Even more, the prevalence rates of anorexia and bulimia appear to increase during the transition from adolescence to young adulthood. Those far away from home, concerned about their grade, and social status are susceptible to low self-esteem and eating disorders. The countless tweets that chose to brush aside the seriousness of eating disorders further prove eating disorders have a certain stigma attached to them. What is required from those who don’t have eating disorders, is a degree of empathy rather than sympathy for those who do.

In the CBC article, Carolyn Carson, a certified personal trainer at KRX Fitness thought a different route should have been taken by the athletics department. “Instead of just removing something I thought a better approach would be to educate around other measures of health and fitness success.” Yet she admitted to CBC she used to have an unhealthy relationship with the scale, especially in her university years. I am not denouncing education as a tool to prevent unhealthy relationships with food, but sometimes it is not enough.

Growing up, I was taught to love myself by taking care of body mentally and physically. In school, I was taught the same. Yet, media, and bullies were able to override my core foundation of self-esteem. Having an eating disorder is not always preventable, but it is always fixable.

Removing the scale from the gym serves as an educational tool for those who are unaware of holistic approaches to weight loss and gain. As well, it eases those with eating disorders by ridding them of a tool that hurts them mentally and physically. In conjunction with educating people on the importance of taking care of themselves, informing people on how to treat someone with an eating disorder should also be required. By educating those on the importance of empathy, the backlash we are seeing can be prevented.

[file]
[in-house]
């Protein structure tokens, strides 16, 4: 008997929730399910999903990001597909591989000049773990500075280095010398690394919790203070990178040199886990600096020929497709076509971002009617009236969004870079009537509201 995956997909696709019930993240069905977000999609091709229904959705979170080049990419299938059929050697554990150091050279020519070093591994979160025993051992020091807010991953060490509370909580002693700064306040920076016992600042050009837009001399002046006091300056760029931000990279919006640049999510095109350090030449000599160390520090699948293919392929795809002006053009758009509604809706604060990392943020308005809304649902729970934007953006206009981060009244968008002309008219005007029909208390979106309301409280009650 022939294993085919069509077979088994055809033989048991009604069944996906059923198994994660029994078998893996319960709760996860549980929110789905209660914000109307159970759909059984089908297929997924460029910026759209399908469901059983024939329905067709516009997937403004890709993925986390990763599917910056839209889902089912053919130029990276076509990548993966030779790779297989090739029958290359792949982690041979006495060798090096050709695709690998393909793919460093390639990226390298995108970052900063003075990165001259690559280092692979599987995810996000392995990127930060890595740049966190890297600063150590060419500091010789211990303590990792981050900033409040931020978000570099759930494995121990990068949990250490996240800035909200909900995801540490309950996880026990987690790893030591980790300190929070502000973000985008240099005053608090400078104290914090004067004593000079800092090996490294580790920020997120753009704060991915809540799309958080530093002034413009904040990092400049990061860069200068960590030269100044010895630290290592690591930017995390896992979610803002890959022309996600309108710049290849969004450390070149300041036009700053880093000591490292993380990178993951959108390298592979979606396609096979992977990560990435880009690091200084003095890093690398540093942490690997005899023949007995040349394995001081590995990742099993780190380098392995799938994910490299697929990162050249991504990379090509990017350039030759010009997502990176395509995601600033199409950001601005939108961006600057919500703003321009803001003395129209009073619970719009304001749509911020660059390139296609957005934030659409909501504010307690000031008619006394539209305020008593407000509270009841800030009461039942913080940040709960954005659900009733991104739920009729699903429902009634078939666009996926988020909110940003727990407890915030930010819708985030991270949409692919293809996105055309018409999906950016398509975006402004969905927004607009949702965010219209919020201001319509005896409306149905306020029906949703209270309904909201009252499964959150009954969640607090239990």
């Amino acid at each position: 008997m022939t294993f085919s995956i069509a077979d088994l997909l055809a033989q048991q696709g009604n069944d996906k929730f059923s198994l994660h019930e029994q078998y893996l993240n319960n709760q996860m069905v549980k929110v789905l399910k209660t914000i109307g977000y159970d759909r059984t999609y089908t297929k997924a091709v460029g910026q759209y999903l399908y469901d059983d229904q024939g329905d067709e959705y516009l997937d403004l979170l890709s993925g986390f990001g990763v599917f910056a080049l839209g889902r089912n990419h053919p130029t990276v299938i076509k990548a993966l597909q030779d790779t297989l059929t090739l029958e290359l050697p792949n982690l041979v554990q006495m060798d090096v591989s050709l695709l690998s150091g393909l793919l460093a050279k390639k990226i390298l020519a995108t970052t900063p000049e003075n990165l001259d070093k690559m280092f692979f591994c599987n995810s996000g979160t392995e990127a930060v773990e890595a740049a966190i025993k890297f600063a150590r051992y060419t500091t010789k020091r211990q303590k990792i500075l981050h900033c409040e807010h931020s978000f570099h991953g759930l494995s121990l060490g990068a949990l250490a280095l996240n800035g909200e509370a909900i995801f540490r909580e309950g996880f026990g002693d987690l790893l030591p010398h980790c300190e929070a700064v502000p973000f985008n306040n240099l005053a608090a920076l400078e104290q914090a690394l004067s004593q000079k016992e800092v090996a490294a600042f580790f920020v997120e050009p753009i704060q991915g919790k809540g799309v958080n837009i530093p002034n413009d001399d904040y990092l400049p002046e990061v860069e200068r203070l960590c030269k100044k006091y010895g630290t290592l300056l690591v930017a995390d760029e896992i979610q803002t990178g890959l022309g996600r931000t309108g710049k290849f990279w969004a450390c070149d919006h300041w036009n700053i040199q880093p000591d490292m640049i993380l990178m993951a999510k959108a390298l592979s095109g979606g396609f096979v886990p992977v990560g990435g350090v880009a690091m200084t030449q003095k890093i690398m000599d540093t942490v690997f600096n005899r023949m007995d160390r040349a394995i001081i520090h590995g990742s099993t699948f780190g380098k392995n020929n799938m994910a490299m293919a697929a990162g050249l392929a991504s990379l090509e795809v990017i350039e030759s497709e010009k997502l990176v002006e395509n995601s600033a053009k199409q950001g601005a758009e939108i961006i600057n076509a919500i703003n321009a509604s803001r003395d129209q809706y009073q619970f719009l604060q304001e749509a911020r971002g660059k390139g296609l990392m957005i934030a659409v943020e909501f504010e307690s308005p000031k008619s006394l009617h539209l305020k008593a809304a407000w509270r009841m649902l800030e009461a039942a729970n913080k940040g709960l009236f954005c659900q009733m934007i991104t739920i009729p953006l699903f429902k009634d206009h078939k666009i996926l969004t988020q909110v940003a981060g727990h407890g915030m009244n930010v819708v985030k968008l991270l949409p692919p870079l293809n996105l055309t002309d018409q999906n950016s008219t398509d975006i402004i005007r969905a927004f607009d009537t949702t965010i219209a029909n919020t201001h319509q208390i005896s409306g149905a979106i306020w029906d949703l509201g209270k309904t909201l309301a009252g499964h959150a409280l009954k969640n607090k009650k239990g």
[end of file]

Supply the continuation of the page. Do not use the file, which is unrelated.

On the importance of education, it must be noted that scales do not determine how healthy you are. For the longest time, I was convinced that the number on the scale determined my worth and health. As a 5’10, athletic female, I remain at a healthy 150 (I could even gain more). When I was sick though, I weighed 109 pounds (at my worst). The number read fat.

There are several factors that must be incorporated when analyzing a healthy body. A large number does not immediately indicate “fatness.”

Throughout this two-week period, no one with an eating disorder has been interviewed. How can we point figures at a group of people who have not even commented on the matter? If it is triggering for some, should we not respect those who are fighting a battle that is so debilitating? I agree the Athletics Center should have spoken to gym users before removing the scale. Here, voices from various perspectives could have contributed to the discussion, possibly even those with eating disorders.

Blame has never resulted in solutions. It is through empathy that we can understand each other, and come to solutions that work for all.

Grace also spoke about the scale controversy on our Rights News Roundup segment on Speak Out’s Mar. 21 radio show on CKCU 93.1 FM.